Friendly Enemies

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Friendly Enemies

Soldier Fraternization throughout the American Civil War

Studies in War, Society, and the Military Series

228 pages
4 photographs, 8 illustrations, index

eBook (PDF)

(Requires Adobe Digital Editions)

August 2020

978-1-4962-2164-3

$55.00 Add to Cart
Hardcover

August 2020

978-1-4962-0245-1

$55.00 Add to Cart
eBook (EPUB)

(Requires Adobe Digital Editions)

August 2020

978-1-4962-2162-9

$55.00 Add to Cart

About the Book

During the American Civil War, Union and Confederate soldiers commonly fraternized, despite strict prohibitions from the high command. When soldiers found themselves surrounded by privation, disease, and death, many risked their standing in the army, and ultimately their lives, for a warm cup of coffee or pinch of tobacco during a sleepless shift on picket duty, to receive a newspaper from a “Yank” or “Johnny,” or to stop the relentless picket fire while in the trenches.

In Friendly Enemies Lauren K. Thompson analyzes the relations and fraternization of American soldiers on opposing sides of the battlefield and argues that these interactions represented common soldiers’ efforts to fight the war on their own terms. Her study reveals that despite different commanders, terrain, and outcomes on the battlefield, a common thread emerges: soldiers constructed a space to lessen hostilities and make their daily lives more manageable.

Fraternization allowed men to escape their situation briefly and did not carry the stigma of cowardice. Because the fraternization was exclusively between white soldiers, it became the prototype for sectional reunion after the war—a model that avoided debates over causation, honored soldiers’ shared sacrifice, and promoted white male supremacy. Friendly Enemies demonstrates how relations between opposing sides were an unprecedented yet highly significant consequence of mid-nineteenth-century civil warfare.

 

Author Bio

Lauren K. Thompson is an assistant professor of history at McKendree University. Her work has been published in Civil War History and in the edited volume A Forgotten Front: Florida during the Civil War Era.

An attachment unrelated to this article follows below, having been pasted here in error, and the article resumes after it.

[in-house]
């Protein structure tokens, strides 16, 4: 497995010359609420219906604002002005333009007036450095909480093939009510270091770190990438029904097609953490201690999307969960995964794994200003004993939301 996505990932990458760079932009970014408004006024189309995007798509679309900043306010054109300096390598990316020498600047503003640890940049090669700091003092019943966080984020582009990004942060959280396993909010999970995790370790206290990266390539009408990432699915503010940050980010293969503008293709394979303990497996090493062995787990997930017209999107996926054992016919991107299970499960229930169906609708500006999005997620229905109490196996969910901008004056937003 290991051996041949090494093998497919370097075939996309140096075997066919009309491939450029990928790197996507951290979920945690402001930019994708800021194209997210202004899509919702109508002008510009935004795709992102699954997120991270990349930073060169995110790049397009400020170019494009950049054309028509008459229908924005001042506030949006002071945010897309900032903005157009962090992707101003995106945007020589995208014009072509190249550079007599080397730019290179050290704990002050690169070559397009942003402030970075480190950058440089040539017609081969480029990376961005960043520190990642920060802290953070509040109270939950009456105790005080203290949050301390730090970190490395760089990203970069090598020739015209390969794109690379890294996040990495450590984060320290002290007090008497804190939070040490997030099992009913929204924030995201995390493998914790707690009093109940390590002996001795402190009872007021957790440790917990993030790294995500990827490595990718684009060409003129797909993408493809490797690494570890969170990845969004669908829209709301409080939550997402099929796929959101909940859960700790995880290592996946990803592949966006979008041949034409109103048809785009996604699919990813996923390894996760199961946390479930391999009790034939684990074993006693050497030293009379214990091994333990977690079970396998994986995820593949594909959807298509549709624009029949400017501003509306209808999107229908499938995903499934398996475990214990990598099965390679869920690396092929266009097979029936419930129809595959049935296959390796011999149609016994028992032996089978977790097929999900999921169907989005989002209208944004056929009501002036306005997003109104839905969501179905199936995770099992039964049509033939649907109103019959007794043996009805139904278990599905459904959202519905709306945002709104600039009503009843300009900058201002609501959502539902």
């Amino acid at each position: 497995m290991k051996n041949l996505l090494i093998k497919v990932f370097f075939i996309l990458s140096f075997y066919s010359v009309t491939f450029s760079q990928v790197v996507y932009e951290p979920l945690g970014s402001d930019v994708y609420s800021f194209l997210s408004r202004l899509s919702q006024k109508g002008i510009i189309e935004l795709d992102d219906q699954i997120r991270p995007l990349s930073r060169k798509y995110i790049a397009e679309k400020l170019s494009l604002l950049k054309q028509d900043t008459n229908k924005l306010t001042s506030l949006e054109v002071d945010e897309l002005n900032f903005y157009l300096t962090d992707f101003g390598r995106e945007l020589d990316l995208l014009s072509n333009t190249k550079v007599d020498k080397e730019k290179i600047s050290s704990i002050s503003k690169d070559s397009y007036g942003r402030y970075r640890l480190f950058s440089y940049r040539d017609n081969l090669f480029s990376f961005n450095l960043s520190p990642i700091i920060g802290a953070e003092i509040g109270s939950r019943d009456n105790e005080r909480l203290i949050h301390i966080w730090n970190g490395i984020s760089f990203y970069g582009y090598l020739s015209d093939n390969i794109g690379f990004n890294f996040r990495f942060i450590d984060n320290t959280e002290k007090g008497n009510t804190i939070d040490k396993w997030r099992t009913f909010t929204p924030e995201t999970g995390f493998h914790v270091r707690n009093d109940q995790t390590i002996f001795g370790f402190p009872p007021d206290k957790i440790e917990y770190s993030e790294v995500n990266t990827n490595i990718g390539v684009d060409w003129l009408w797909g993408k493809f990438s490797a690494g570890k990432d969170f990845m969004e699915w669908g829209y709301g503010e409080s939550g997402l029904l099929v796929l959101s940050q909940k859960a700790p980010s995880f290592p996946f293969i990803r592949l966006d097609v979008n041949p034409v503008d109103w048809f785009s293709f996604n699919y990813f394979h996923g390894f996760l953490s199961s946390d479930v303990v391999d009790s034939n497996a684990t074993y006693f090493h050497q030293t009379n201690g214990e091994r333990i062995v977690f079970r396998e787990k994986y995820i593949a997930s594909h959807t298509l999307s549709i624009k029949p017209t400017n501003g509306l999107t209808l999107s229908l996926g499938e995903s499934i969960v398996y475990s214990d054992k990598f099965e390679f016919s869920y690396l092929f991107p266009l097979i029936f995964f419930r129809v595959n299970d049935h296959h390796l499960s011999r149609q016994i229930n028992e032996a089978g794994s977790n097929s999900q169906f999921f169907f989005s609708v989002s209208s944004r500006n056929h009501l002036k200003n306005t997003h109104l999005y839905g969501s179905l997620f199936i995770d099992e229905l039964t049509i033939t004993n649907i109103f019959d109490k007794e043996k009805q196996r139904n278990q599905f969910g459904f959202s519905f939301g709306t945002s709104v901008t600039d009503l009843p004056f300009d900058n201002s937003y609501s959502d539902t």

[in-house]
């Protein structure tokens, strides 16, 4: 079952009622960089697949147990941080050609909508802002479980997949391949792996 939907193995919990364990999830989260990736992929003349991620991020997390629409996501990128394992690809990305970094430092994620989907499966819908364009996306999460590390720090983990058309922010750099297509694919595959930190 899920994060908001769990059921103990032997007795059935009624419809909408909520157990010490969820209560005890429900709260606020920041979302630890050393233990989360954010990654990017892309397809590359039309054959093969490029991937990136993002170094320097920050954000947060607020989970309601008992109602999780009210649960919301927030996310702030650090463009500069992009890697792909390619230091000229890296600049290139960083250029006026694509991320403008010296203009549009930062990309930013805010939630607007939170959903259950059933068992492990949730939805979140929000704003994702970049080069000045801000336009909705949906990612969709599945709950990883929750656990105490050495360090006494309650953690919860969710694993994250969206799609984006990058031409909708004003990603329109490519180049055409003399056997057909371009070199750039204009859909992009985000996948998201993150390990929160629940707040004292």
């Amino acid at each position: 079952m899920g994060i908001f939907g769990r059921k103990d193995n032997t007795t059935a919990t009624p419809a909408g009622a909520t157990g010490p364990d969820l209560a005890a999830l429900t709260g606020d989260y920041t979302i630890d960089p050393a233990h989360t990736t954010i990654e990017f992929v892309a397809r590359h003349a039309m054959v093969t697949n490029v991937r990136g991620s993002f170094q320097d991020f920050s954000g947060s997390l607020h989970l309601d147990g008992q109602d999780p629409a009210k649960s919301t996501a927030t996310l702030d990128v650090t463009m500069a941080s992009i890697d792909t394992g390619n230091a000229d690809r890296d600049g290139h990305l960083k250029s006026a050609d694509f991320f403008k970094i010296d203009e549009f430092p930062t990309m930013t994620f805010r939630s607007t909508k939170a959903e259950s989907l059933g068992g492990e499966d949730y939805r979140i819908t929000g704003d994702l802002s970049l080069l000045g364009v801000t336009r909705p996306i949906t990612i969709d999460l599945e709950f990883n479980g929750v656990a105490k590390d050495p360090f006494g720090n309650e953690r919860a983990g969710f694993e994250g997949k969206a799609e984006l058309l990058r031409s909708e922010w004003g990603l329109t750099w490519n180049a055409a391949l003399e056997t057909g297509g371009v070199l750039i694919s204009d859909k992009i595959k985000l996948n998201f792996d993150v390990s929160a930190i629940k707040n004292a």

Praise

“A magnificently researched book. . . . Lauren K. Thompson goes straight to the letters and diaries of the rank and file, allowing the reader to see how grisly veterans sought truces to cope with the brutalities of war. Friendly Enemies is both a poignant and practical story of men asserting their humanity in the relentless and unforgiving struggle of survival.”—Peter S. Carmichael, author of The War for the Common Soldier: How Men Thought, Fought, and Survived in Civil War Armies

“This first study of fraternization during the American Civil War reveals that the topic yields more than anecdotes to color campaign narratives—it provides much-needed insight into soldier resistance and survival, trade networks, and veteran memory.”—Lorien Foote, author of The Gentlemen and the Roughs: Violence, Honor, and Manhood in the Union Army

“Lauren Thompson explores Civil War episodes shrouded by myth—those moments when Billy Yank and Johnny Reb exchanged banter, coffee, and tobacco instead of lead. Surveying the entire war, she explains that brave and otherwise dutiful soldiers fraternized with the enemy to assert their individuality. Significantly, she stresses the racial dimensions of these meetings. Only white soldiers fraternized, vowed they could restore peace, and recalled their exchanges years later to foster reunion and white supremacy.”—Jason Phillips, author of Looming Civil War: How Nineteenth-Century Americans Imagined the Future